UX designer Xiaoxuan (Sally) Liu was tasked with designing the game’s UI at scale. With so many UI elements on each screen, and so many different devices to serve, managing buttons and icons and keeping them consistent across multiple layouts and aspect ratios was her greatest challenge. She used Adobe XD’s Linked Symbols feature to maintain her design system; while she laid out user flows across artboards for the various device sizes, she was able to change aspects of individual symbols and apply those changes across all iterations of the game (or not, in cases where she needed to alter a symbol for a specific screen size).

“I first focused on iPhones, but after designing the whole flow, I began incorporating those designs into iPad and various Android phone sizes. I learned quickly that not all of those elements worked on all aspect ratios, so I had to adjust a lot of UI elements, their sizes, and where on the screen they should be placed,” she said.

The push-and-pull of multi-device design

While designing for so many devices and screens is a UX challenge, UX designers are not the only ones who need to be worried about it. While the team at Maple Media thoroughly understands the importance of an intuitive user interface to creating a fun user experience, they also faced the pressure of deadlines and delivery. This resulted in a lot of conversations about how much each aspect of Tony Hawk’s Skate Jam should be refined and retooled, with the knowledge it would have to scale across many different devices and device sizes.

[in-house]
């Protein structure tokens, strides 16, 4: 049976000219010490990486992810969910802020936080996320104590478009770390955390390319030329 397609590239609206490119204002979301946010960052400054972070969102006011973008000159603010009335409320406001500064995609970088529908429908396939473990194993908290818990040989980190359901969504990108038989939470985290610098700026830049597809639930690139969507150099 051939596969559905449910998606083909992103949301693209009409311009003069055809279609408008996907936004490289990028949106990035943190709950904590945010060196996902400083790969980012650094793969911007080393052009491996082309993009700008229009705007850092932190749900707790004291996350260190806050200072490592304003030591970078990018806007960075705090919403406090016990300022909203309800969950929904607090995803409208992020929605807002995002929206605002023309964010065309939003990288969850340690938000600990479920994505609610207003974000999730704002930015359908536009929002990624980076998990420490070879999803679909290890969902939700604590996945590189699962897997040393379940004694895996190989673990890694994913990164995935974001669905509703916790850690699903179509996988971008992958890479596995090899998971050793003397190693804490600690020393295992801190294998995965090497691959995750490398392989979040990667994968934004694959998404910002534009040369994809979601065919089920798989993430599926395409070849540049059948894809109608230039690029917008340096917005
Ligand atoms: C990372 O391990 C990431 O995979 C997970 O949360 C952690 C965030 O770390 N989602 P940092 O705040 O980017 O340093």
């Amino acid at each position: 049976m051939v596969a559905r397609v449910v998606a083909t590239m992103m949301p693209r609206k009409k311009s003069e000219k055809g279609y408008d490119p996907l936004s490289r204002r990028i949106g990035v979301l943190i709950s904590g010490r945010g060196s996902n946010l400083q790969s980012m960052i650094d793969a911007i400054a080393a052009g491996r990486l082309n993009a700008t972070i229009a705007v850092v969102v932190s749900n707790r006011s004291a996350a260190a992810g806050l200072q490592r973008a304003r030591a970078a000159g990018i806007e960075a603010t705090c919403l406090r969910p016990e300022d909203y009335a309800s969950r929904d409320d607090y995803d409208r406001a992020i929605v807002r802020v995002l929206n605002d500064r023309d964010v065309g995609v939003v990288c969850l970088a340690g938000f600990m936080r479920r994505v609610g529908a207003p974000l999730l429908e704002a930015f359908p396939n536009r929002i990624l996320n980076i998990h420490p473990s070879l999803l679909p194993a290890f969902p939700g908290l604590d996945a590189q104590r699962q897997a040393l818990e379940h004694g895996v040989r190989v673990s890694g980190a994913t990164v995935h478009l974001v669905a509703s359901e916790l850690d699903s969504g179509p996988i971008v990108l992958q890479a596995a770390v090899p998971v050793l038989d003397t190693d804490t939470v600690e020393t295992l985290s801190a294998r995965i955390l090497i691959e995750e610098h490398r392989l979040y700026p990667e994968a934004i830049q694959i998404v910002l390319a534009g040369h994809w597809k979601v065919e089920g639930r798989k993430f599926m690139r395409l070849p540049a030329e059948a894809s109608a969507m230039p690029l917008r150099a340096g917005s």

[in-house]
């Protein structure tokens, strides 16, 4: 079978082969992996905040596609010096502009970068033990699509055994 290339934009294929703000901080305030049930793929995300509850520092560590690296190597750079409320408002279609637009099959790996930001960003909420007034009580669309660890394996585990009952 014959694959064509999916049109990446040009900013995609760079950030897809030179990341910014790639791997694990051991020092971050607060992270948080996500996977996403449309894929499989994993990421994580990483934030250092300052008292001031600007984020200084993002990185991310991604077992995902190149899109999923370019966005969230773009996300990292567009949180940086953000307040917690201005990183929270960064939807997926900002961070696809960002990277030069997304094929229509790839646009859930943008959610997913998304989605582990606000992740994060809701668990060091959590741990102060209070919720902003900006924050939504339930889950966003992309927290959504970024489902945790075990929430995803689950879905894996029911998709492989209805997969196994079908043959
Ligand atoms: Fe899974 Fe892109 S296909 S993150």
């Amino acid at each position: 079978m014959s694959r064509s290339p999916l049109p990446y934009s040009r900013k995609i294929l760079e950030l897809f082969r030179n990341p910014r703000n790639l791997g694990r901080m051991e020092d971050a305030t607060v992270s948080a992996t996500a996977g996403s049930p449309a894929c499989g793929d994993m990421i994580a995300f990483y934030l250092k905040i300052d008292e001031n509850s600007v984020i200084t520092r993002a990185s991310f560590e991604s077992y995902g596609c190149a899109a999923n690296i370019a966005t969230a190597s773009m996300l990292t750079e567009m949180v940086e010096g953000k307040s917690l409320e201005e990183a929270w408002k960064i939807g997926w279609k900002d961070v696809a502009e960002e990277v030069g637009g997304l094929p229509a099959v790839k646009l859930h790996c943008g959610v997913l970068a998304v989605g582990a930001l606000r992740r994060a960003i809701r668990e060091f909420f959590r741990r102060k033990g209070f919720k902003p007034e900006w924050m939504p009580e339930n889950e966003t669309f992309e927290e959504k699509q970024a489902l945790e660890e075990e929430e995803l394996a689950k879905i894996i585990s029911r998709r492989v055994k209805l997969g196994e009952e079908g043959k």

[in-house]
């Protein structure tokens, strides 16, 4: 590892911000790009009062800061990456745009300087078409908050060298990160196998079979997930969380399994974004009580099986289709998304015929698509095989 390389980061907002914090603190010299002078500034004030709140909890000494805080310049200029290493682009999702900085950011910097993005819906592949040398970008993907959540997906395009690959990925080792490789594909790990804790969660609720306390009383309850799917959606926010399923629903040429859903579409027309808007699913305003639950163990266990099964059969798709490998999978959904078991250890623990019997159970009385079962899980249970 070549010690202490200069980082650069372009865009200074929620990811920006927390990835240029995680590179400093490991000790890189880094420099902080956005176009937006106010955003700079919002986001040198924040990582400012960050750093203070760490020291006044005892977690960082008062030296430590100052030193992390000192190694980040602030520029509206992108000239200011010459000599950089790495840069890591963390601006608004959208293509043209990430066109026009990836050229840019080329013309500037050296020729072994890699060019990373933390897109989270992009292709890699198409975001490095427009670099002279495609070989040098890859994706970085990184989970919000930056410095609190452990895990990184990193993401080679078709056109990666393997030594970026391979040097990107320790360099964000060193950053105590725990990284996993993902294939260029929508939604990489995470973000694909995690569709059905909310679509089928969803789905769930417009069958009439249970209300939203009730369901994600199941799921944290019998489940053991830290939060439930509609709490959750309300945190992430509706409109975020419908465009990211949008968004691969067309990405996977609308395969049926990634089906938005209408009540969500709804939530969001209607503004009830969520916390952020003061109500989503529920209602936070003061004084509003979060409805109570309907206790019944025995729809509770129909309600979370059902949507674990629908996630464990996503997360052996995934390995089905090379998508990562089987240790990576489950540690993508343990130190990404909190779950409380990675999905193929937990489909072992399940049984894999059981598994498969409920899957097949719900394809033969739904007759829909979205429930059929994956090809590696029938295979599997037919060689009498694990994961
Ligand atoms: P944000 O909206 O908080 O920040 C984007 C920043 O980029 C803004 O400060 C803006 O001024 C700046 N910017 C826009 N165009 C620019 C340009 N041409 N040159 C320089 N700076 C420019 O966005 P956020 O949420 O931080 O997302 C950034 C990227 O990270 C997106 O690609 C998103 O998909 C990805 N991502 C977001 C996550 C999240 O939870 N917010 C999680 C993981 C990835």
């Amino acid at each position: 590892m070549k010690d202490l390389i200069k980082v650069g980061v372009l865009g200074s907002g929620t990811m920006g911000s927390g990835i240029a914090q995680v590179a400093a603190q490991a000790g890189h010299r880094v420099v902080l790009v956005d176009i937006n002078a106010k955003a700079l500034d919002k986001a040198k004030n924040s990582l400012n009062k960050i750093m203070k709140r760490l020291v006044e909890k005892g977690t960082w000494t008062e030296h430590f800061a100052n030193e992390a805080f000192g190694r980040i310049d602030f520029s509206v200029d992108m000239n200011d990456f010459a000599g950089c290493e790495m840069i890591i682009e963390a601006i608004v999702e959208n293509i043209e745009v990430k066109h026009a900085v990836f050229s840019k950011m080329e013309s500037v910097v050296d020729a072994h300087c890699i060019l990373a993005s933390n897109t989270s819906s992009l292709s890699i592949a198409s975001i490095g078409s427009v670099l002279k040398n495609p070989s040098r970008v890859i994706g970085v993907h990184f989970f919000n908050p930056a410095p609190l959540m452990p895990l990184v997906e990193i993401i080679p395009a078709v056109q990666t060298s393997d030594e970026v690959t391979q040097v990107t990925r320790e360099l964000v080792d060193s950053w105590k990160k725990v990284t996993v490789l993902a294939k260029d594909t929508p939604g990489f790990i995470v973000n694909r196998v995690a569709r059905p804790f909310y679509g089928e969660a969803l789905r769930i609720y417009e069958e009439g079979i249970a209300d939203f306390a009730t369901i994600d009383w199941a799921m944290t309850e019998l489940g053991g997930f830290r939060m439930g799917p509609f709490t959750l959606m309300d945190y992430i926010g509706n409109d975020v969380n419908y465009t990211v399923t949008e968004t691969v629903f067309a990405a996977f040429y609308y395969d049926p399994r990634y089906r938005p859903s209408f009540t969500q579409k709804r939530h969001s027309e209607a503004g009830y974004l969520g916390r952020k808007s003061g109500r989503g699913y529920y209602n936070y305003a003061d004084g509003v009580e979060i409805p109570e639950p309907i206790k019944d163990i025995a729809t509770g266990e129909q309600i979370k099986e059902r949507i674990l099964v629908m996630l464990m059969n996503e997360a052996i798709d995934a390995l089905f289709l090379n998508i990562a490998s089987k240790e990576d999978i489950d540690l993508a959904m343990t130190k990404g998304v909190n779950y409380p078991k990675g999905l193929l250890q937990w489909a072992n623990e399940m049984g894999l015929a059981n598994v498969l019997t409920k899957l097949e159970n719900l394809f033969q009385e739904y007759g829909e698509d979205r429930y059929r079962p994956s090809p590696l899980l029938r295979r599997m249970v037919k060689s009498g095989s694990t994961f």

“It’s a constant push and pull for every screen; do we go deeper to refine the design for a certain aspect of the game or a certain player flow, or have we hit a point where it’s strong enough to scale across different screen sizes without introducing new issues,” said David. For him, the ease-of-use of Adobe XD meant he and his team could quickly explore tweaks and iterations of their designs; meaning the collaborative process between production and design was just ‘push-and-pull,’ rather than a full-on tug-of-war.

Xiaoxuan says, since many of the individual elements are designed in Adobe Illustrator, she was able to iterate on them and simply copy and paste them into XD whenever tweaks needed to be made. This made the collaborative process with her production partners easier to manage. When she was finished with a design, and everyone had signed off, she was able to publish the design specs and deliver to developers without delay.

Collaborating one-on-one with Tony Hawk in the design process

With more than a dozen games under his belt, Tony Hawk is far from a newcomer in the video game world. He’s also much more than a figurehead for his games, taking a hands-on approach to ensuring the games he puts his name on deliver authentic skateboarding experiences. To collaborate with Tony in real-time and gather his feedback at multiple stages of design, Xiaoxuan published her Adobe XD prototypes to the web, creating a private link to a webpage Tony could access. Tony would then interact with the prototype and make comments right in the browser, which Xiaoxuan could see and react to instantly. This grew increasingly important as release got closer.